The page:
For the first time in Washington state history, an employer faces felony charges for a workplace fatality.
Harold Felton, 36, died in a January 2016 trench collapse at a West Seattle residential sewer-line project. Phillip Numrich, 40, then-owner of Alki Construction, now faces second-degree manslaughter charges, filed on Jan. 5 by the King County Prosecuting Attorney’s Office.
The Washington Dept. of Labor & Industries’ investigation into the death led to $51,500 in fines and citations for safety violations, including a willful violation, considered the most severe.
“There are times when a monetary penalty isn’t enough,” Joel Sacks, the department’s director, said in a statement. “This company knew what the safety risks and requirements were and ignored them. The felony charges show that employers can be held criminally accountable.”
Felton was working in a 7- to 10-ft-tall, nearly 2-ft-wide trench when the dirt walls collapsed and buried him, but rescuers were unable to dig him out in time. There was no system in place to prevent the walls from caving in, department documents say. Alki Construction received one willful, five serious and one general violation in connection with the incident. The charges state that Numrich identified the soil as Type C, the most unstable, and that the trench was left open for 10 days, during which it rained multiple times. Further, Felton used handheld vibration tools inside the trench.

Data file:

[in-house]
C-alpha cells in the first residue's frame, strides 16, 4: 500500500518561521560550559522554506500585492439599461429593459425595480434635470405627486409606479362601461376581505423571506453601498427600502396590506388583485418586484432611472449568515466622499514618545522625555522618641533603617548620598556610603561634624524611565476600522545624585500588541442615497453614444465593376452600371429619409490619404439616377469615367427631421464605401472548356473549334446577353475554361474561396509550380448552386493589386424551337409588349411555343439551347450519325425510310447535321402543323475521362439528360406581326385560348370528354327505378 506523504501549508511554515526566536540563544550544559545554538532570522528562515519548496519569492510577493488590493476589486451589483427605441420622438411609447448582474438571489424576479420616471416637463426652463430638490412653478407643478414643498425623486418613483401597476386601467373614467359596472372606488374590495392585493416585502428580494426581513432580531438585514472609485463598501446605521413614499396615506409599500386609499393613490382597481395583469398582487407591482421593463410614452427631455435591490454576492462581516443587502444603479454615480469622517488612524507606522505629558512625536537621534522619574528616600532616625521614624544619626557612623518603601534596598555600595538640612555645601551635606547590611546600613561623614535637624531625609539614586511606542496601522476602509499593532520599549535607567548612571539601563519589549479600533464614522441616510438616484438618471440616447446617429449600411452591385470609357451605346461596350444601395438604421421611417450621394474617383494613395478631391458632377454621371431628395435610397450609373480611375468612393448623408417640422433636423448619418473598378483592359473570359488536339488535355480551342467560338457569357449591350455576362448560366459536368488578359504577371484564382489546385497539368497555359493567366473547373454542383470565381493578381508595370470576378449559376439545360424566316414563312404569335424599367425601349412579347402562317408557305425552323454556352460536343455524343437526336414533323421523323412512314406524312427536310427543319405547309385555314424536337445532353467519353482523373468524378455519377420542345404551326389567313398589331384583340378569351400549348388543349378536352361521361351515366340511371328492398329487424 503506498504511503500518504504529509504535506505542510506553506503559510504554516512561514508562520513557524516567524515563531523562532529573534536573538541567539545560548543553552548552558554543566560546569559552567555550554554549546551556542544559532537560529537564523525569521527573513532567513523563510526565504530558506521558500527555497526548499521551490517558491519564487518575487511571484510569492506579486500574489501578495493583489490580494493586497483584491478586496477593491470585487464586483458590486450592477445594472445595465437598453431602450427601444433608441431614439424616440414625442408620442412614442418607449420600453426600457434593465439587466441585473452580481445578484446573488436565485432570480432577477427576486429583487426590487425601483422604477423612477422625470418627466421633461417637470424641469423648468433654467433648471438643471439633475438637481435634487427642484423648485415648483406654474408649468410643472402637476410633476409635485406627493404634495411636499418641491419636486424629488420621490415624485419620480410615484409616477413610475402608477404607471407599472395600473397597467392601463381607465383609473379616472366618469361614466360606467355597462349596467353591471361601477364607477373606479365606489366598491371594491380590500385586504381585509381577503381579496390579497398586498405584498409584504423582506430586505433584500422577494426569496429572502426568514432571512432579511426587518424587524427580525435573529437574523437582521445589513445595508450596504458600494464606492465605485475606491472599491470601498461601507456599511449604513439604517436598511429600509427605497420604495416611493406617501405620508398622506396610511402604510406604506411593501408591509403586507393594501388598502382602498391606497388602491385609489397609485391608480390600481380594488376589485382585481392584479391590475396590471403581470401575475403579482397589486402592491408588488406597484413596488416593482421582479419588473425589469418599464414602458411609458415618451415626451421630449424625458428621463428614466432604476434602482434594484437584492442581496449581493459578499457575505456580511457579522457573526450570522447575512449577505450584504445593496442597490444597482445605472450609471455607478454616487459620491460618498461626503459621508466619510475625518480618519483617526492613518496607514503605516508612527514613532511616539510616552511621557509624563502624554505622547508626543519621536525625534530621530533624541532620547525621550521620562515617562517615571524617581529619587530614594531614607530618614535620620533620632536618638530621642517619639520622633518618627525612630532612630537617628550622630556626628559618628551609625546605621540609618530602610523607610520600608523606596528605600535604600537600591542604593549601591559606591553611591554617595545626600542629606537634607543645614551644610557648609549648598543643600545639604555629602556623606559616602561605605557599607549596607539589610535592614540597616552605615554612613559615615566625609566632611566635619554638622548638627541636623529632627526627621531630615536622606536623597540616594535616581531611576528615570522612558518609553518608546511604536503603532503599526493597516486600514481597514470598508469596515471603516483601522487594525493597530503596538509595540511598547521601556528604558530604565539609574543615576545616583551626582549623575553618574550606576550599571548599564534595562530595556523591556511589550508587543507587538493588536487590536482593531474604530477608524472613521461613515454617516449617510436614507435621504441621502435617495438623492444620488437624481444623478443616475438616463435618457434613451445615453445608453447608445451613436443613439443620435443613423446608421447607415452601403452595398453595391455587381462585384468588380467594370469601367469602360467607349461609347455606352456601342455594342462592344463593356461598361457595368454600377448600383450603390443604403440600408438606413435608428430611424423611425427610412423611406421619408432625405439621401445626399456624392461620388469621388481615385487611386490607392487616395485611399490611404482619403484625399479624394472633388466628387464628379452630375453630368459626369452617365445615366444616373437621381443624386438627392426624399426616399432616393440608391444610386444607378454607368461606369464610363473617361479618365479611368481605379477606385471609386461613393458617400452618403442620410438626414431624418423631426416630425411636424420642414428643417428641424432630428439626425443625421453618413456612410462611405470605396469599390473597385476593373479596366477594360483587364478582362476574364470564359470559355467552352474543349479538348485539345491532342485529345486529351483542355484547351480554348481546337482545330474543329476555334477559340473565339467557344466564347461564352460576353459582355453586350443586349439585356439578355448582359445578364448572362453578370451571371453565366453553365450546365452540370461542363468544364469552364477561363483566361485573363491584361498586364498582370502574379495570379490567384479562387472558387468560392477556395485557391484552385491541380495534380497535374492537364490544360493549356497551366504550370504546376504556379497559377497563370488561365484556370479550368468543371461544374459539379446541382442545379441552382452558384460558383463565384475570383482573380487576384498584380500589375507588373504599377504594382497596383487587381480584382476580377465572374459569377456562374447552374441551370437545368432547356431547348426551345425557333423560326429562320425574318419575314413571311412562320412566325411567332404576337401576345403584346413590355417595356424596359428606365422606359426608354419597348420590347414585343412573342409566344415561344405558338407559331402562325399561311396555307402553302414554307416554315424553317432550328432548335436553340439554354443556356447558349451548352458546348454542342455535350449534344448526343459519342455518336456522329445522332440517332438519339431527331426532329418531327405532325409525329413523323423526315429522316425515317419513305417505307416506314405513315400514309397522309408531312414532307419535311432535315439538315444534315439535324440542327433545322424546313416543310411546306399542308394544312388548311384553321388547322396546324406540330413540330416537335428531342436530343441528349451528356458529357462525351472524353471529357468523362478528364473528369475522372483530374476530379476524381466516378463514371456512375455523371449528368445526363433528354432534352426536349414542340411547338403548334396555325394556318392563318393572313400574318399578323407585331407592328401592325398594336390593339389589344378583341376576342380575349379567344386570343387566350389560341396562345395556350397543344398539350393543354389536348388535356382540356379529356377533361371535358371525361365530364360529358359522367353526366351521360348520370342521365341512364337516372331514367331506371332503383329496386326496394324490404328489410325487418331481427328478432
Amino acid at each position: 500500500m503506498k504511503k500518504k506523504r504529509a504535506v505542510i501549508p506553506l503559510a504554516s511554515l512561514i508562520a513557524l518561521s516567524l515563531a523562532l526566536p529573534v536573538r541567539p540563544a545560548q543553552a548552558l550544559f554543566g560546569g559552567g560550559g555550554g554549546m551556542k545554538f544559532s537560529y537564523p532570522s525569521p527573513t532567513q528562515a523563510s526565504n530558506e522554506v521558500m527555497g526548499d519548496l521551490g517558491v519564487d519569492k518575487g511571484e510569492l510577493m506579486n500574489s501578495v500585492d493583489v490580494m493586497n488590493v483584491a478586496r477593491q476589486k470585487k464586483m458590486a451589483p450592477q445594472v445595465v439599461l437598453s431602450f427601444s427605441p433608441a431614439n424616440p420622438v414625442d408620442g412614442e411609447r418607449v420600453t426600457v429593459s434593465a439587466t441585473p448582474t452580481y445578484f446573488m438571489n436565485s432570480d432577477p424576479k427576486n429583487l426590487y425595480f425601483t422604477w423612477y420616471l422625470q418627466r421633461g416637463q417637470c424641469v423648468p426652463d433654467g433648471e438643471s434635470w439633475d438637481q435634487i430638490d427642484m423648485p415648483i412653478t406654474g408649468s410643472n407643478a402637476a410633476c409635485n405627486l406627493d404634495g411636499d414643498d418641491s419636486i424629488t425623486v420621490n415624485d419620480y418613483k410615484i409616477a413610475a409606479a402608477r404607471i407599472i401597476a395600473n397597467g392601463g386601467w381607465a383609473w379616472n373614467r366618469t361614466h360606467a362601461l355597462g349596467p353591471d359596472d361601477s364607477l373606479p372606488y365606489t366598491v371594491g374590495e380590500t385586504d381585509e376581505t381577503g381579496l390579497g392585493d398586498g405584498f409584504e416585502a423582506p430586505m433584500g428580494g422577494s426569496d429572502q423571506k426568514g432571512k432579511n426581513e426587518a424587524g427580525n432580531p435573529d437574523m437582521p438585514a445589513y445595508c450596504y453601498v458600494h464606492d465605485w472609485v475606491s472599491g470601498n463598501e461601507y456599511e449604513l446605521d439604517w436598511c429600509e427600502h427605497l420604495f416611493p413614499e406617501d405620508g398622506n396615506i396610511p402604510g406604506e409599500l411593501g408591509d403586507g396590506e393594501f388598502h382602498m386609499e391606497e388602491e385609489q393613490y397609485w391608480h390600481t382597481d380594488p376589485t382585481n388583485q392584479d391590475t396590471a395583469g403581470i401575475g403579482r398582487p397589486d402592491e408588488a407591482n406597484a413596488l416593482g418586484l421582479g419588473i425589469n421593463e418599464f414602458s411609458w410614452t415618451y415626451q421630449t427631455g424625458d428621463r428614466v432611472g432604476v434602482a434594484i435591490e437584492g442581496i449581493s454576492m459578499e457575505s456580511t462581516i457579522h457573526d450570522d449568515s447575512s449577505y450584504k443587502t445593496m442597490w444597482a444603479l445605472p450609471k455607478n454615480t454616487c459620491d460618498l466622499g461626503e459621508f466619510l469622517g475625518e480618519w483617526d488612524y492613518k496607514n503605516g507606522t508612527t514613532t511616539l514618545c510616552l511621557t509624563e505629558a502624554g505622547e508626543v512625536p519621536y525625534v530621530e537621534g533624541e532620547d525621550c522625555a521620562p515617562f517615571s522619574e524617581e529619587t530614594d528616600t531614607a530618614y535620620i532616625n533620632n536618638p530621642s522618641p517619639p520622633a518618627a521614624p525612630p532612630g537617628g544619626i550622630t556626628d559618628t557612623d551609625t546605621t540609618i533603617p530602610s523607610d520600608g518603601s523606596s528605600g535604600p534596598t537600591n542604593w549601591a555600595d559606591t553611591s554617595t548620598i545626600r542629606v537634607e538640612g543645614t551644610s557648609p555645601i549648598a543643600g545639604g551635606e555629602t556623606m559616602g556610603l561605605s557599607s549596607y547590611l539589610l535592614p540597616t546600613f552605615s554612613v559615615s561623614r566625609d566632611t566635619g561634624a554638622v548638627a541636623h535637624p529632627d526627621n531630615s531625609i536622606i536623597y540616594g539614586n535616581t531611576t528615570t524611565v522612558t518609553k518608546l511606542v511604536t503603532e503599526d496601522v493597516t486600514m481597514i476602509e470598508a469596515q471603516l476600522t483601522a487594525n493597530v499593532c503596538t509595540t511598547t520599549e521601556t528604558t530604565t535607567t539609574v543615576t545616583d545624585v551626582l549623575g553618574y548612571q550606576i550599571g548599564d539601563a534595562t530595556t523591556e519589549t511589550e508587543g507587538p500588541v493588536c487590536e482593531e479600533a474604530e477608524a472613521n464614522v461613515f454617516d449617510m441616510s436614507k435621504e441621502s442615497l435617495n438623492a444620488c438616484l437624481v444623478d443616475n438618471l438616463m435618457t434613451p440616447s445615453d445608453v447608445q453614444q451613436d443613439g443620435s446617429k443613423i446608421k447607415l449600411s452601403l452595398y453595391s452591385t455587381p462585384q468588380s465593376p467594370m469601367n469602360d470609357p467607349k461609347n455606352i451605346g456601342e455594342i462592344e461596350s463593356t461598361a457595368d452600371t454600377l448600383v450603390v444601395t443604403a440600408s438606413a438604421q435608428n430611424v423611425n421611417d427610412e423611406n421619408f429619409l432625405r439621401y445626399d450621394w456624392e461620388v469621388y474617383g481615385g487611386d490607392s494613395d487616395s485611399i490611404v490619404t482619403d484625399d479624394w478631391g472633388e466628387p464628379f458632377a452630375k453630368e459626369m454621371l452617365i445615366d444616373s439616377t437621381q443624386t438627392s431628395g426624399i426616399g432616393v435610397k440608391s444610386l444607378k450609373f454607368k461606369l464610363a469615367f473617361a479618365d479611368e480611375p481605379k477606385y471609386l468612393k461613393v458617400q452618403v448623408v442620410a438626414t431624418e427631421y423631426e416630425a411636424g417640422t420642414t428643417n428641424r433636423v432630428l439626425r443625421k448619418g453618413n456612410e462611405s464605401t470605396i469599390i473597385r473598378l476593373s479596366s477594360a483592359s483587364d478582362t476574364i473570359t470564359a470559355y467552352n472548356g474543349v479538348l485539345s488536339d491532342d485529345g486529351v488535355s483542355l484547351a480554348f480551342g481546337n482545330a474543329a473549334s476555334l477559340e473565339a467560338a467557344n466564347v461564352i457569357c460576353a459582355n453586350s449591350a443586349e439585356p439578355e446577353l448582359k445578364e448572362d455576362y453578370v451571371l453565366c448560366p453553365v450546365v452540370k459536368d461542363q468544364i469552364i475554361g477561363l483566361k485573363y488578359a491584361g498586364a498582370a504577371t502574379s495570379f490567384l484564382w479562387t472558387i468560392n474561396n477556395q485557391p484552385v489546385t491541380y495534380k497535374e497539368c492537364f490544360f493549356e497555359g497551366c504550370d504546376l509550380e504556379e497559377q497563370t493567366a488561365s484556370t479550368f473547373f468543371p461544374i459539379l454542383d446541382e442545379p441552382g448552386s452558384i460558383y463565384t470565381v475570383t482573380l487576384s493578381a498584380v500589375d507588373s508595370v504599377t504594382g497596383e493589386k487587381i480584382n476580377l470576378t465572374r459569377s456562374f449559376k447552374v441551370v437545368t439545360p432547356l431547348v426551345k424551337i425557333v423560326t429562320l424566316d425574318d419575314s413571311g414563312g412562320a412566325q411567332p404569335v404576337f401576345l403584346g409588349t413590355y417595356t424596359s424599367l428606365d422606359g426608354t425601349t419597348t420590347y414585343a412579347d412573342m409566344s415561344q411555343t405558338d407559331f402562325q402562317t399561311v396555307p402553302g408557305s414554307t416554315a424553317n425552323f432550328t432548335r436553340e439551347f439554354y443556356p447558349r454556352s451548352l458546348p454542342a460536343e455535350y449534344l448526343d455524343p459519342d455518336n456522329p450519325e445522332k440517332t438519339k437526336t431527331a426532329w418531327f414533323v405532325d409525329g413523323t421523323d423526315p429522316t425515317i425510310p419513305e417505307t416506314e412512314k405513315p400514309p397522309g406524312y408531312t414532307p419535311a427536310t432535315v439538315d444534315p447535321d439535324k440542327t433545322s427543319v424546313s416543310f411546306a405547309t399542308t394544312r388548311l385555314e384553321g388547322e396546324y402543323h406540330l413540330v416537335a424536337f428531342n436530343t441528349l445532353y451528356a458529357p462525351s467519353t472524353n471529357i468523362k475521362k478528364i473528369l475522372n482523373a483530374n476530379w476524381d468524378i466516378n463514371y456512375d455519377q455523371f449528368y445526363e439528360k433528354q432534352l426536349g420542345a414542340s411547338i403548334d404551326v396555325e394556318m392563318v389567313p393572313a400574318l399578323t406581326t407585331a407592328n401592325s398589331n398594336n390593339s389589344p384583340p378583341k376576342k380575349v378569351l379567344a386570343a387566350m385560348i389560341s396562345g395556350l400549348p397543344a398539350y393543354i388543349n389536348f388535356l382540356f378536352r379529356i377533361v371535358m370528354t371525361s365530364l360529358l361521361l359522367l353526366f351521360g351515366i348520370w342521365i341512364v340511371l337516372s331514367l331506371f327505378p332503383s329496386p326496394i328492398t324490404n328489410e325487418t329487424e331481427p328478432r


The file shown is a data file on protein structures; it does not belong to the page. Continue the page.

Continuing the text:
Alki’s willful violation was for not ensuring that a 4-ft-deep or deeper trench had a protective system in place to prevent the dirt sides from caving in. “Numrich’s conduct substantially deviated from any known or recognized safety standard and from the standard of care that any reasonable person would exercise in the same situation,” according to the Dept. of Labor & Industries’ investigation, cited in the charges.
Records show Numrich’s Alki Construction has gone out of business; he now owns Alki Sewer. Messages seeking comment were unanswered by Alki Sewer.